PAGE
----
R. Trefois
Sweet cherry (Prunus avium) cultivation is declining in Belgium. The reasons for this decline are bound up with the vigorous growth of trees grafted on a rootstock which is either a seedling of Prunus avium or, more recently, F.12/1. (Prunus mahaleb is not used in Belgium because of its poor compatibility with the sweet fruit varieties.)

These trees take a long time to establish themselves and to bear the first fruit and are, in addition, expensive to pick and difficult to prune and treat against diseases. They are therefore no longer profitable and are not being renewed. Their cultivation as bushes on the same rootstocks solves none of their problems.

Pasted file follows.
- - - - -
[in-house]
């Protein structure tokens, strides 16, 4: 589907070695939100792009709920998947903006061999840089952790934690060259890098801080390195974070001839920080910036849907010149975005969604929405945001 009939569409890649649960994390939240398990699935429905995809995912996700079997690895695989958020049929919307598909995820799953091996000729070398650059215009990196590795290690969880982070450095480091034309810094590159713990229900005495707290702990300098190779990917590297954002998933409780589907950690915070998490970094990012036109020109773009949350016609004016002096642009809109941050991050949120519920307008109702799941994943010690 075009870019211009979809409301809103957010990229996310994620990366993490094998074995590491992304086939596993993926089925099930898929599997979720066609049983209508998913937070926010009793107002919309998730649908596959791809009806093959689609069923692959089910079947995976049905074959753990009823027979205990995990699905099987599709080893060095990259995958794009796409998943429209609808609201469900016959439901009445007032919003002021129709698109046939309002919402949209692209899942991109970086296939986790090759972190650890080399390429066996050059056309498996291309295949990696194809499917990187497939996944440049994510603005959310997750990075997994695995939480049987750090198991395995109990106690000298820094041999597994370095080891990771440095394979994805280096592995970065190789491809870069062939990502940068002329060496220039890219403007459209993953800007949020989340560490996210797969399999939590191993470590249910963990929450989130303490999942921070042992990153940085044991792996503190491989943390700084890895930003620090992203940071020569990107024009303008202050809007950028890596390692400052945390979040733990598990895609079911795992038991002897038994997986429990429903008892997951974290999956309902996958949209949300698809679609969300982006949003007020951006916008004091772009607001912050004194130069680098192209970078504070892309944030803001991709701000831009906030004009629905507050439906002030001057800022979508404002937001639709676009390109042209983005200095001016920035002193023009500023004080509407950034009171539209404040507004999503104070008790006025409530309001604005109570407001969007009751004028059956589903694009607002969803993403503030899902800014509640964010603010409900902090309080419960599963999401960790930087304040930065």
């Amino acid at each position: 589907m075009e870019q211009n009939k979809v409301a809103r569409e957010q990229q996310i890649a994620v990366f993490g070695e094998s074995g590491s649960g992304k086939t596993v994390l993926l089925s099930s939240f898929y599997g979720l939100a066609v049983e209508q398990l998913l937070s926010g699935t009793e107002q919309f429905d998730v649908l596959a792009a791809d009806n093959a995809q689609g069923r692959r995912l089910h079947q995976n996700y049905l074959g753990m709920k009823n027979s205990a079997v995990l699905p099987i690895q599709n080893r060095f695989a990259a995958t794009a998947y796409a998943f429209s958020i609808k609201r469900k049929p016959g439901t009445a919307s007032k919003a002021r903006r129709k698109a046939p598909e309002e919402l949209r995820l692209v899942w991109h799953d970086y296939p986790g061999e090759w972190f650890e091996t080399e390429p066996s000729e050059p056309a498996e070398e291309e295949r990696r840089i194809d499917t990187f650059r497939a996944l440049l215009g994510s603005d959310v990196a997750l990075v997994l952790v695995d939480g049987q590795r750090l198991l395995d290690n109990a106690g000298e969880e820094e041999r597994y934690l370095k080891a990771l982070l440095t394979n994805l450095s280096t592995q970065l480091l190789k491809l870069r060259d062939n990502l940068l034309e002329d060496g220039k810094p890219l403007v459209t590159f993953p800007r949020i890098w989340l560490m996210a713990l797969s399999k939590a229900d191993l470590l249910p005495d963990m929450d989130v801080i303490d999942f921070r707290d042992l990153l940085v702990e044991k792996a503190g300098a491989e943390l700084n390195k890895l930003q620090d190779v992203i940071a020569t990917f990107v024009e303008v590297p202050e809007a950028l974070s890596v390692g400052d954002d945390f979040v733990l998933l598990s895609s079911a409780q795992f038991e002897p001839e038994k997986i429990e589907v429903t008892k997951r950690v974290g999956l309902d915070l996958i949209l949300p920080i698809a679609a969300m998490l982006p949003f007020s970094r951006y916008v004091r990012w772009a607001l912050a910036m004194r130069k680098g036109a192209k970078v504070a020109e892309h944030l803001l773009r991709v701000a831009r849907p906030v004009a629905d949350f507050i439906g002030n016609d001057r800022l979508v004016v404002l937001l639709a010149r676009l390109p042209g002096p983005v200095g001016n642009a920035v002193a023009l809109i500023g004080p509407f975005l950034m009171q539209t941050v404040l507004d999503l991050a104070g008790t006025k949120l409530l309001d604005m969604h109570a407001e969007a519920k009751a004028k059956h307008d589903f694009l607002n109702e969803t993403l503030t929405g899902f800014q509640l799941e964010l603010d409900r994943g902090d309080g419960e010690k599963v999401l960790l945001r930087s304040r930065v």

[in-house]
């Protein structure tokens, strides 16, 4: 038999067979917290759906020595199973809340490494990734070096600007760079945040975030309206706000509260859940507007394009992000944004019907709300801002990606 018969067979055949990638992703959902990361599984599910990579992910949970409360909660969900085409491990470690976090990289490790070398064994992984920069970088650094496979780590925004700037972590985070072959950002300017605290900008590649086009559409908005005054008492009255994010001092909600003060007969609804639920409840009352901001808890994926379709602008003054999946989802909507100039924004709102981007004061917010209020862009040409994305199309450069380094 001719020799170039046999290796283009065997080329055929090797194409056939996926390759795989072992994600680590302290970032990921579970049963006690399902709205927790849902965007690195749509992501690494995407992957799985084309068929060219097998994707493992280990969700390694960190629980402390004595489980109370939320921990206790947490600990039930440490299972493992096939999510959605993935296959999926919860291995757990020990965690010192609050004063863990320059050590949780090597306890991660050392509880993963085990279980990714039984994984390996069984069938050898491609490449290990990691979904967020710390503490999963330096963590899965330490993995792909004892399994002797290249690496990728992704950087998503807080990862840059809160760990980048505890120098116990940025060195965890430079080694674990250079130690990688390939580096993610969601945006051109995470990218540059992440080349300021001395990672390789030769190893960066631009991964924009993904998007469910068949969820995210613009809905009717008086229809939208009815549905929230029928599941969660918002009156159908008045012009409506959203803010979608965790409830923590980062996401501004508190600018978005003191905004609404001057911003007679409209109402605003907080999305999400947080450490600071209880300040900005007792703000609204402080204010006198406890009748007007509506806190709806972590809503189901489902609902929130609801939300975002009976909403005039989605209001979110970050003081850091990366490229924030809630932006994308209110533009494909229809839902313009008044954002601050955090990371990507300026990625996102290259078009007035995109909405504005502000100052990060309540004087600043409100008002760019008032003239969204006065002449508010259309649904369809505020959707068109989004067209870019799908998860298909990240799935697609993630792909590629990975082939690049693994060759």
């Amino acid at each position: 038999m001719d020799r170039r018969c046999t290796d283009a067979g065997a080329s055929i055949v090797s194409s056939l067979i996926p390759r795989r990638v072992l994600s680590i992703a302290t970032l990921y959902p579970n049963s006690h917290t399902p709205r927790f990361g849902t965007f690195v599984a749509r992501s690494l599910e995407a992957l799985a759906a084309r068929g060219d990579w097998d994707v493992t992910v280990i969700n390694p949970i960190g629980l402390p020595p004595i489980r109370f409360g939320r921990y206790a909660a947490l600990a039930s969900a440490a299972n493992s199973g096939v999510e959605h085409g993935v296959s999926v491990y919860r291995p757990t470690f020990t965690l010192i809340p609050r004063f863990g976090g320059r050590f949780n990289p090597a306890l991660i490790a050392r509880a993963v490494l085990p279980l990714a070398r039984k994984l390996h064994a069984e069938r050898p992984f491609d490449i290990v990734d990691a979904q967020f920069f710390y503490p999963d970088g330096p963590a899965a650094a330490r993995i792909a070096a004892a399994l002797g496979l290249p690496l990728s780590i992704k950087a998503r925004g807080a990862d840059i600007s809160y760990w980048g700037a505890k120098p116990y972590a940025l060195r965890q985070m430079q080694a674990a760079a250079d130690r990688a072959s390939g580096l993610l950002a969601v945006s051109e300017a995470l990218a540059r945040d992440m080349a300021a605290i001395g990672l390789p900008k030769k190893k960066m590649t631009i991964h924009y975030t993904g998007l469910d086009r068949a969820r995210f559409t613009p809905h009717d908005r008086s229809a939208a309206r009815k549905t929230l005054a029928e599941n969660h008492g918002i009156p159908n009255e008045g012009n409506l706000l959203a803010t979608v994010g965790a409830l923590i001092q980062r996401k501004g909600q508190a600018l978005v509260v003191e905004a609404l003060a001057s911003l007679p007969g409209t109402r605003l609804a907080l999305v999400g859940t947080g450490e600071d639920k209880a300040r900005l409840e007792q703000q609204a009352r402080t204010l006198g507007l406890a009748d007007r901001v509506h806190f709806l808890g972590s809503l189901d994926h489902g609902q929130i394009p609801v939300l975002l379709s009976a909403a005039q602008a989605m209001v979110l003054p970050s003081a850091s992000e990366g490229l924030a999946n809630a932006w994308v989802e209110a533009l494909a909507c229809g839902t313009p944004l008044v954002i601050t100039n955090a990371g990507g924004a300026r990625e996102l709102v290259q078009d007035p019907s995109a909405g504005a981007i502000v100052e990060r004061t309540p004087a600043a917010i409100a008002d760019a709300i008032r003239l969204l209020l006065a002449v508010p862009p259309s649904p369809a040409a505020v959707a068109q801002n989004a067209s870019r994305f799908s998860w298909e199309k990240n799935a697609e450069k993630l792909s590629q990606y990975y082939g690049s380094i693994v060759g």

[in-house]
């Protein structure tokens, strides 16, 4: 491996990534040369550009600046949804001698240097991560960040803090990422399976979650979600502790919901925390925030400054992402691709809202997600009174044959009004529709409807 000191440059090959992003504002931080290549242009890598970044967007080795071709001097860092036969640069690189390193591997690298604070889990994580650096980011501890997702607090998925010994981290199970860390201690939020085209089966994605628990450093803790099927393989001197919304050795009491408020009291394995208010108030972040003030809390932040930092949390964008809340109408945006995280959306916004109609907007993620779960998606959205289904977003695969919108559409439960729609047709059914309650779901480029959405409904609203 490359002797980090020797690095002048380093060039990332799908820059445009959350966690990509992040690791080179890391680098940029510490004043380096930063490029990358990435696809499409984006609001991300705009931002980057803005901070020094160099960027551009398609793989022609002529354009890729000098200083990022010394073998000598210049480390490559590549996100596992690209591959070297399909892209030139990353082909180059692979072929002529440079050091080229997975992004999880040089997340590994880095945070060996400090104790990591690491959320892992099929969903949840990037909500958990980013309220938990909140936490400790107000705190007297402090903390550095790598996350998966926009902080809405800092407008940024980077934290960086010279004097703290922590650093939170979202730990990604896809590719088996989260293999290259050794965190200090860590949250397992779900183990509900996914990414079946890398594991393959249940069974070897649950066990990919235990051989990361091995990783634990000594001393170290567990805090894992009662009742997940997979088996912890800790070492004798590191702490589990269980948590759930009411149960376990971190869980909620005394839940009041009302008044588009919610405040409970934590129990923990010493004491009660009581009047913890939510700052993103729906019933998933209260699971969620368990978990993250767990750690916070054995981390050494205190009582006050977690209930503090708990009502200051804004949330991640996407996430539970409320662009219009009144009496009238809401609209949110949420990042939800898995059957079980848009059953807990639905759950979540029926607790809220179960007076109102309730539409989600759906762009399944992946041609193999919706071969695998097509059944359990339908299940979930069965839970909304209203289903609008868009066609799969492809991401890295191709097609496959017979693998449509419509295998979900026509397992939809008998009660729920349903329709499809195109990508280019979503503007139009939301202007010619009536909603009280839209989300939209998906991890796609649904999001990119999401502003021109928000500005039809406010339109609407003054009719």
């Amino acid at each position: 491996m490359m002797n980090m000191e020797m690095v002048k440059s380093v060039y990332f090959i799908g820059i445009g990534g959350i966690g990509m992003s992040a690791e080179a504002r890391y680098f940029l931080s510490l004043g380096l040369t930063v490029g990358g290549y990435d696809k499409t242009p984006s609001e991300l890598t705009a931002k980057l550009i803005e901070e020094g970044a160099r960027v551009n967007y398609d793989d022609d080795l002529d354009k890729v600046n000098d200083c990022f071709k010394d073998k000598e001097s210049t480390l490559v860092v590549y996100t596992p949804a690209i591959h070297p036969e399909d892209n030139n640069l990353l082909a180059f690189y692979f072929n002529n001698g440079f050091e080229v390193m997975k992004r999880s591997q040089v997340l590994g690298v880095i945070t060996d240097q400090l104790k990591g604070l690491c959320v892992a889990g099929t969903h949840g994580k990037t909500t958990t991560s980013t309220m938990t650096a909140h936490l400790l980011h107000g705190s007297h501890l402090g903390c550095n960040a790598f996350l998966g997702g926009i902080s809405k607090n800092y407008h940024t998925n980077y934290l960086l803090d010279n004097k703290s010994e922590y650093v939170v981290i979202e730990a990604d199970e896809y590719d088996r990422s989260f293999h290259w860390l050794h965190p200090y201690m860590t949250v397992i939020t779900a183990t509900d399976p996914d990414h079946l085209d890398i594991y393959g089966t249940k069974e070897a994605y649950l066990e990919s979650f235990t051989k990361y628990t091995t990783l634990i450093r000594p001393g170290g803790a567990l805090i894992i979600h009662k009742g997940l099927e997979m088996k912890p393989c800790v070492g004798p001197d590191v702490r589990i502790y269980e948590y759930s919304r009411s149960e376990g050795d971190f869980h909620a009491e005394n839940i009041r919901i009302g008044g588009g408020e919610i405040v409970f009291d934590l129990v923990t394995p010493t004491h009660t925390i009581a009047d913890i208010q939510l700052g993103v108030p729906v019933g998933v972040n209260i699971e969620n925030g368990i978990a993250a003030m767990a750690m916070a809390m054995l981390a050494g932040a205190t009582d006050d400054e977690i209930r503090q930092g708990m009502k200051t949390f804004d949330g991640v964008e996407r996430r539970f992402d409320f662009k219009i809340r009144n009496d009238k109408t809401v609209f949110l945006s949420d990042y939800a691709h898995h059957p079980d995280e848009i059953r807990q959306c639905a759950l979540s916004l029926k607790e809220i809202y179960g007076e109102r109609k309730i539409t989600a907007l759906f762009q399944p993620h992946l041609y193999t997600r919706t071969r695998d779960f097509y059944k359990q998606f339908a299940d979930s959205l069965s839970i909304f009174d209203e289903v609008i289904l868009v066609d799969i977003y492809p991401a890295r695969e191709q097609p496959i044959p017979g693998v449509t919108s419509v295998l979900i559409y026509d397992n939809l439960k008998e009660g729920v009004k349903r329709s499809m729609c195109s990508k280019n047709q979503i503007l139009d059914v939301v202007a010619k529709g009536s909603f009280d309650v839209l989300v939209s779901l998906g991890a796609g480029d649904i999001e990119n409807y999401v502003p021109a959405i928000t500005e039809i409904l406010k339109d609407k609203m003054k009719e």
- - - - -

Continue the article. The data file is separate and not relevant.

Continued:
For sweet cherry production to survive, the trees must be cultivated in intensive orchards which are early-yielding and cheap to prune and pick.

The cultivation of sour cherries, coming botanically from Prunus cerasus, is not regressing in the way just described for the trees are naturally smaller and can often be picked by shakers, a fact which reduces the need for dwarfing. None the less it would be desirable to obtain rootstocks which make less growth in order to accelerate cropping and intensify plant densities.

Trefois, R. (1981). NEW DWARFING ROOTSTOCKS FOR CHERRY TREES. Acta Hortic. 114, 208-217
DOI: 10.17660/ActaHortic.1981.114.30

Acta Horticulturae